Just as early American missionaries were Gentiles with a heart for God’s chosen people, so too is Daniah Greenberg, president of the Messianic Jewish Family Bible Project that published the first Messianic translation of the New Testament, committed to the people of Israel—first because, in 1989, she married a “nice Jewish boy”; and second because, as the mother of three children, she now considers herself “a mother of Israel.”
Greenberg, who grew up loving Jesus, says her faith went through bumps and challenges as she got older. After a conversion experience in college, which happened in a single visit to a Baptist church, she says she finally understood the gospel.
Then, when she married Mark Greenberg, she discovered the Lord had more plans for their life.
“I got involved in the Messianic community the first year we were married, when my daughter was born,” Daniah Greenberg recalls. “We had met a Messianic rabbi, and I wasn’t attached to a congregation.”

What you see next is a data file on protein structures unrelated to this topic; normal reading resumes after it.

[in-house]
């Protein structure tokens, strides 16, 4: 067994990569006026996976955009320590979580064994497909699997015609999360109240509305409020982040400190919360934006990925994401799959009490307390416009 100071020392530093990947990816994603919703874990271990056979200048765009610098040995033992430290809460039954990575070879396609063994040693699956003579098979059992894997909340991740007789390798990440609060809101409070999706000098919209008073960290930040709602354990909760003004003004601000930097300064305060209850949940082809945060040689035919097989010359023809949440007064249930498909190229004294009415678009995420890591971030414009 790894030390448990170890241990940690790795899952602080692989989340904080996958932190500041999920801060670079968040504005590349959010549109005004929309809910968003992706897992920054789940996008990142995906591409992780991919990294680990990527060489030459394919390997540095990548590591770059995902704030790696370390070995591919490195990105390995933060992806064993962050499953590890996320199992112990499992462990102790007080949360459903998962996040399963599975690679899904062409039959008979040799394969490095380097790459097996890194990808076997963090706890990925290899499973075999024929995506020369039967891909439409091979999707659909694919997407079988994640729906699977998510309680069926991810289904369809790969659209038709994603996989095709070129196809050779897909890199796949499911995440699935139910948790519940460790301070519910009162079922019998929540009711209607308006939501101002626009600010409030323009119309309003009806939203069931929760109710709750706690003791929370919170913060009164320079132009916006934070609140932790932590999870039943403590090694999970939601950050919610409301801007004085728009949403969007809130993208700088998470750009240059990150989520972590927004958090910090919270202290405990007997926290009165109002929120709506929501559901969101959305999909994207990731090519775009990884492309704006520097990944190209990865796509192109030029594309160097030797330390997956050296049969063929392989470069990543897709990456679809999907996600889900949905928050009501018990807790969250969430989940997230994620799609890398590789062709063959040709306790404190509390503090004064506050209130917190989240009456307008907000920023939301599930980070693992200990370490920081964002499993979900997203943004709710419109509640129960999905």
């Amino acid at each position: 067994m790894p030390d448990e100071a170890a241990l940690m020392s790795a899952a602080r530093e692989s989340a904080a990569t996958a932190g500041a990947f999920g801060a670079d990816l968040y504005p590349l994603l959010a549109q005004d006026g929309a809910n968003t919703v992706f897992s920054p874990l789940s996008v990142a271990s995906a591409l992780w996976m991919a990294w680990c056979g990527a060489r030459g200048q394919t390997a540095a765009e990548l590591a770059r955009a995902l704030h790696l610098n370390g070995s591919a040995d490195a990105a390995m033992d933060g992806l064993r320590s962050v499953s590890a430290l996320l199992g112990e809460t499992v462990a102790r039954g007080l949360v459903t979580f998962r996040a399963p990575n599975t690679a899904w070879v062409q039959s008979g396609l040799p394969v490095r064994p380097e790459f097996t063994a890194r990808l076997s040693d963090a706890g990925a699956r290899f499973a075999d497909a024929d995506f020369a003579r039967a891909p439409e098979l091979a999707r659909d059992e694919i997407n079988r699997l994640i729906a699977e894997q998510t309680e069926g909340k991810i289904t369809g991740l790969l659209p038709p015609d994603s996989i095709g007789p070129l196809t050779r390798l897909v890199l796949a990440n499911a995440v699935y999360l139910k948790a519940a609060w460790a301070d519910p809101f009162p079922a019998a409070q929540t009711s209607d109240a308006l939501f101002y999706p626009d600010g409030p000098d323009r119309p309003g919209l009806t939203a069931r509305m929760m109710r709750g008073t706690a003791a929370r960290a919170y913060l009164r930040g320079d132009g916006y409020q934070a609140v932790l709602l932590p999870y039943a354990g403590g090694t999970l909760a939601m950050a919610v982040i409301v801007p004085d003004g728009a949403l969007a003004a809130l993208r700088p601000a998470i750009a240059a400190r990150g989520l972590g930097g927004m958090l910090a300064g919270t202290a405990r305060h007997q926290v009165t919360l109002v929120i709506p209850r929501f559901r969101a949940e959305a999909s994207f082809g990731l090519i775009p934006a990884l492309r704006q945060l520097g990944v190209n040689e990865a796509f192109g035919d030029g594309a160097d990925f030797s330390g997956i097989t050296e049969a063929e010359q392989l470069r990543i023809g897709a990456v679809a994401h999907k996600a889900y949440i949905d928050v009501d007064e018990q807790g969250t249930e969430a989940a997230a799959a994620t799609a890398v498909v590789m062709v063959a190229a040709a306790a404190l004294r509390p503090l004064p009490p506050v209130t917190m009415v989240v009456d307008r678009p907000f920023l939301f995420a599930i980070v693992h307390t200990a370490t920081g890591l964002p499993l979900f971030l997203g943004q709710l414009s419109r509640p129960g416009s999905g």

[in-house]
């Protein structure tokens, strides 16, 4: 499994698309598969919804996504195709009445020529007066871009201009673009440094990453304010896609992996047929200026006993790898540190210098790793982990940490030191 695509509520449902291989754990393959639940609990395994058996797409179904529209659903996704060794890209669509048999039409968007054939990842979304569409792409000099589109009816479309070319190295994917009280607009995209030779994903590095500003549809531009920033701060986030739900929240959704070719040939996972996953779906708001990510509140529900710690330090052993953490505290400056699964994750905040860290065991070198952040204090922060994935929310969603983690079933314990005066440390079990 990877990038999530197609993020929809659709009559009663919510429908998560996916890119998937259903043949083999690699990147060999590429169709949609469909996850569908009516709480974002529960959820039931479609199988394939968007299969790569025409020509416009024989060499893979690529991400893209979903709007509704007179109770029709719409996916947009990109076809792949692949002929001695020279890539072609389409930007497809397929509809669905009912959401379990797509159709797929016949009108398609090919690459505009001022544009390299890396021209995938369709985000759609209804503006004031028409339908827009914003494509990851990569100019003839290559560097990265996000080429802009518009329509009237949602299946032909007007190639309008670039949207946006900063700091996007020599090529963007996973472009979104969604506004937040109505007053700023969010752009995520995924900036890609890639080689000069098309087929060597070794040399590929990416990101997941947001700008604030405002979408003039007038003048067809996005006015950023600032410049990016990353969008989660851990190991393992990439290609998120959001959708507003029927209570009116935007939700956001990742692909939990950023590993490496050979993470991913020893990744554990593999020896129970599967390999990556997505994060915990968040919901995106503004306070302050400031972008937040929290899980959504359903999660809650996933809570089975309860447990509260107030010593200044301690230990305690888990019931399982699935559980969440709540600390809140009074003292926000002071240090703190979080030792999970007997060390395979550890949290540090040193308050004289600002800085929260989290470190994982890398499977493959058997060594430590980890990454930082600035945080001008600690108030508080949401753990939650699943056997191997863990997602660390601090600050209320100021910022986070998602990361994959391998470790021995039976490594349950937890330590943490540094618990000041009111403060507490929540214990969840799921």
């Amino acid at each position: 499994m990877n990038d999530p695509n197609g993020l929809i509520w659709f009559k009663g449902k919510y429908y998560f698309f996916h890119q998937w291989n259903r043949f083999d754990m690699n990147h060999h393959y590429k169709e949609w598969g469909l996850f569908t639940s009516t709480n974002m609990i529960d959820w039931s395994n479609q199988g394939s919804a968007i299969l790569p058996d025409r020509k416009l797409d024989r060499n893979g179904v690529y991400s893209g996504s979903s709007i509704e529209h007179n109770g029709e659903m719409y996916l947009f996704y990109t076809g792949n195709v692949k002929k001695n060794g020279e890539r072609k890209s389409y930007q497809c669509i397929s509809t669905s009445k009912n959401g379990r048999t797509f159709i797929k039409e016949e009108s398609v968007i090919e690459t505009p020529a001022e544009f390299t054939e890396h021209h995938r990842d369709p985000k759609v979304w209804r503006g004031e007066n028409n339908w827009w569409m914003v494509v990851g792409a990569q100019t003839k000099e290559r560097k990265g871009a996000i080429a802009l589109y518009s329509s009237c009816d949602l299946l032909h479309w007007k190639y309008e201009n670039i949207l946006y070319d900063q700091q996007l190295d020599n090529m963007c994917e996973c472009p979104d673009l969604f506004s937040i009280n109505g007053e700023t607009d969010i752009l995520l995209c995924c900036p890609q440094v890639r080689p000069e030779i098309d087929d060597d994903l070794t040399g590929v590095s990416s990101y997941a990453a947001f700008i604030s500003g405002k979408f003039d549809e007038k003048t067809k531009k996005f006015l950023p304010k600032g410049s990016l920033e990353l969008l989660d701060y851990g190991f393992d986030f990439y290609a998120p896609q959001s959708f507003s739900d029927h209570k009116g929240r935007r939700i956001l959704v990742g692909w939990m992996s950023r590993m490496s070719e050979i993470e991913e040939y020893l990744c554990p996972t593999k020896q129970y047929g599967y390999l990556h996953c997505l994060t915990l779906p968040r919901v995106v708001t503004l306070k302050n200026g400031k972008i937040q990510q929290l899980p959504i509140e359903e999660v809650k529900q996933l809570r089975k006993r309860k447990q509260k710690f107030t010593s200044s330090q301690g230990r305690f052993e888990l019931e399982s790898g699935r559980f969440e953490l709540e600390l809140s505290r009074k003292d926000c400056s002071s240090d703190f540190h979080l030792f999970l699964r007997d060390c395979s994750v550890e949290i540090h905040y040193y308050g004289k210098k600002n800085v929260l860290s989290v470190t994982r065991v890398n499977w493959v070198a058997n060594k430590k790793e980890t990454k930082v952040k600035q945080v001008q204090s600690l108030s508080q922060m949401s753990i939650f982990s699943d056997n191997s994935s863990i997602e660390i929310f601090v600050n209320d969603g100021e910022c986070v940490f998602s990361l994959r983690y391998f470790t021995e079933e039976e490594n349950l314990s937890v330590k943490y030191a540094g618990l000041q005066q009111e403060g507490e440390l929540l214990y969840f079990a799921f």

That rabbi was none other than Jonathan Bernis of Jewish Voice Ministries International, whom Greenberg says invited them into a journey of studying the Scriptures and Messianic prophecies. When Bernis asked a simple but profound question—Why do we believe the Bible?—Greenberg says she was off and running toward the calling that has since been placed upon her life to make the Scriptures more widely available to a Jewish audience.
“I started studying why we believe the Bible is real,” she says, reflecting on her response to that burning question. “We know that 300 versions of Socrates’ works exist, but thousands of pieces of physical evidence exist that the Bible is true.”
And—so goes the implication—no one doubts that Socrates existed.
It was a moment for Greenberg that cemented the Bible in reality, and it led to the monumental work she makes of her life today. What began as a translation effort for a children’s Bible turned into the work of a family Bible, as well as a translation of the Bible that utilizes Hebrew sentence structure, Messiah Yeshua in place of Jesus Christ, faith as a verb instead of a noun, and shalom in place of peace.
Today, the Tree of Life translation is used in synagogues around the world. —Jim Fletcher
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